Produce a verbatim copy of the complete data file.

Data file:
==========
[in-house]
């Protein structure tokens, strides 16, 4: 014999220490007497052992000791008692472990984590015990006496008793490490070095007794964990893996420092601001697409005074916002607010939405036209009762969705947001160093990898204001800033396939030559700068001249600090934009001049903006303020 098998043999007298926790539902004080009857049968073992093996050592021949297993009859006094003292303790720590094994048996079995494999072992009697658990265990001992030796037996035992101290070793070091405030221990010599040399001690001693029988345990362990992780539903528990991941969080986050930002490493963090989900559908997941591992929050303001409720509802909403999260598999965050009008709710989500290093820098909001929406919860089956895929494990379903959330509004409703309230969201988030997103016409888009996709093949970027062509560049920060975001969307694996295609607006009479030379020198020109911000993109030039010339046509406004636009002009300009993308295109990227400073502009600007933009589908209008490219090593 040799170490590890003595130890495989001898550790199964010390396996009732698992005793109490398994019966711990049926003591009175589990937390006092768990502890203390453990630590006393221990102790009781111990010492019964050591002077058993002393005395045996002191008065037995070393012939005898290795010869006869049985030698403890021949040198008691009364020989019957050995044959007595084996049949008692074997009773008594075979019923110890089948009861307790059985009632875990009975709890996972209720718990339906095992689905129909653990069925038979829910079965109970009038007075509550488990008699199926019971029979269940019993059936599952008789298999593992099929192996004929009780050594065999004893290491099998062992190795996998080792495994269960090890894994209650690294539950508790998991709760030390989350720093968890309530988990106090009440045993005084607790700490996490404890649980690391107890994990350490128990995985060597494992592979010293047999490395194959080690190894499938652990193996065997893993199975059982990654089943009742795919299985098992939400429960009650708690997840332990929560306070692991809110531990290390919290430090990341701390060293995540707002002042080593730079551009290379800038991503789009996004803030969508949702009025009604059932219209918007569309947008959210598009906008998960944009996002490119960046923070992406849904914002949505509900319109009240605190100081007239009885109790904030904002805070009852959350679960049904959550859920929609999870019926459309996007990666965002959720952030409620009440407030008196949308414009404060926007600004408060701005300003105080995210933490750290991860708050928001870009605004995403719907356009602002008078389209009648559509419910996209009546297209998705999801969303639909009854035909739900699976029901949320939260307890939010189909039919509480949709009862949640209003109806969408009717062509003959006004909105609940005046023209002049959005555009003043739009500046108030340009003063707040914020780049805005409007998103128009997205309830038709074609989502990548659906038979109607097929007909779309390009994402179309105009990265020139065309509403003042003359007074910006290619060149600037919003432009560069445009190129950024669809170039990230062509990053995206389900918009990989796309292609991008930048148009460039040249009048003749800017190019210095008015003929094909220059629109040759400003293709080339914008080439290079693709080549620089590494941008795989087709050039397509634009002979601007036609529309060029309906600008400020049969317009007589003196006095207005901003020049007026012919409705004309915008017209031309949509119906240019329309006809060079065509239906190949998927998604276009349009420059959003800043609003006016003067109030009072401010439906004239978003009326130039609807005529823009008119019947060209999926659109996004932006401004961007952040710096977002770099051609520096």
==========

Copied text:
[in-house]
């Protein structure tokens, strides 16, 4: 014999220490007497052992000791008692472990984590015990006496008793490490070095007794964990893996420092601001697409005074916002607010939405036209009762969705947001160093990898204001800033396939030559700068001249600090934009001049903006303020 098998043999007298926790539902004080009857049968073992093996050592021949297993009859006094003292303790720590094994048996079995494999072992009697658990265990001992030796037996035992101290070793070091405030221990010599040399001690001693029988345990362990992780539903528990991941969080986050930002490493963090989900559908997941591992929050303001409720509802909403999260598999965050009008709710989500290093820098909001929406919860089956895929494990379903959330509004409703309230969201988030997103016409888009996709093949970027062509560049920060975001969307694996295609607006009479030379020198020109911000993109030039010339046509406004636009002009300009993308295109990227400073502009600007933009589908209008490219090593 040799170490590890003595130890495989001898550790199964010390396996009732698992005793109490398994019966711990049926003591009175589990937390006092768990502890203390453990630590006393221990102790009781111990010492019964050591002077058993002393005395045996002191008065037995070393012939005898290795010869006869049985030698403890021949040198008691009364020989019957050995044959007595084996049949008692074997009773008594075979019923110890089948009861307790059985009632875990009975709890996972209720718990339906095992689905129909653990069925038979829910079965109970009038007075509550488990008699199926019971029979269940019993059936599952008789298999593992099929192996004929009780050594065999004893290491099998062992190795996998080792495994269960090890894994209650690294539950508790998991709760030390989350720093968890309530988990106090009440045993005084607790700490996490404890649980690391107890994990350490128990995985060597494992592979010293047999490395194959080690190894499938652990193996065997893993199975059982990654089943009742795919299985098992939400429960009650708690997840332990929560306070692991809110531990290390919290430090990341701390060293995540707002002042080593730079551009290379800038991503789009996004803030969508949702009025009604059932219209918007569309947008959210598009906008998960944009996002490119960046923070992406849904914002949505509900319109009240605190100081007239009885109790904030904002805070009852959350679960049904959550859920929609999870019926459309996007990666965002959720952030409620009440407030008196949308414009404060926007600004408060701005300003105080995210933490750290991860708050928001870009605004995403719907356009602002008078389209009648559509419910996209009546297209998705999801969303639909009854035909739900699976029901949320939260307890939010189909039919509480949709009862949640209003109806969408009717062509003959006004909105609940005046023209002049959005555009003043739009500046108030340009003063707040914020780049805005409007998103128009997205309830038709074609989502990548659906038979109607097929007909779309390009994402179309105009990265020139065309509403003042003359007074910006290619060149600037919003432009560069445009190129950024669809170039990230062509990053995206389900918009990989796309292609991008930048148009460039040249009048003749800017190019210095008015003929094909220059629109040759400003293709080339914008080439290079693709080549620089590494941008795989087709050039397509634009002979601007036609529309060029309906600008400020049969317009007589003196006095207005901003020049007026012919409705004309915008017209031309949509119906240019329309006809060079065509239906190949998927998604276009349009420059959003800043609003006016003067109030009072401010439906004239978003009326130039609807005529823009008119019947060209999926659109996004932006401004961007952040710096977002770099051609520096």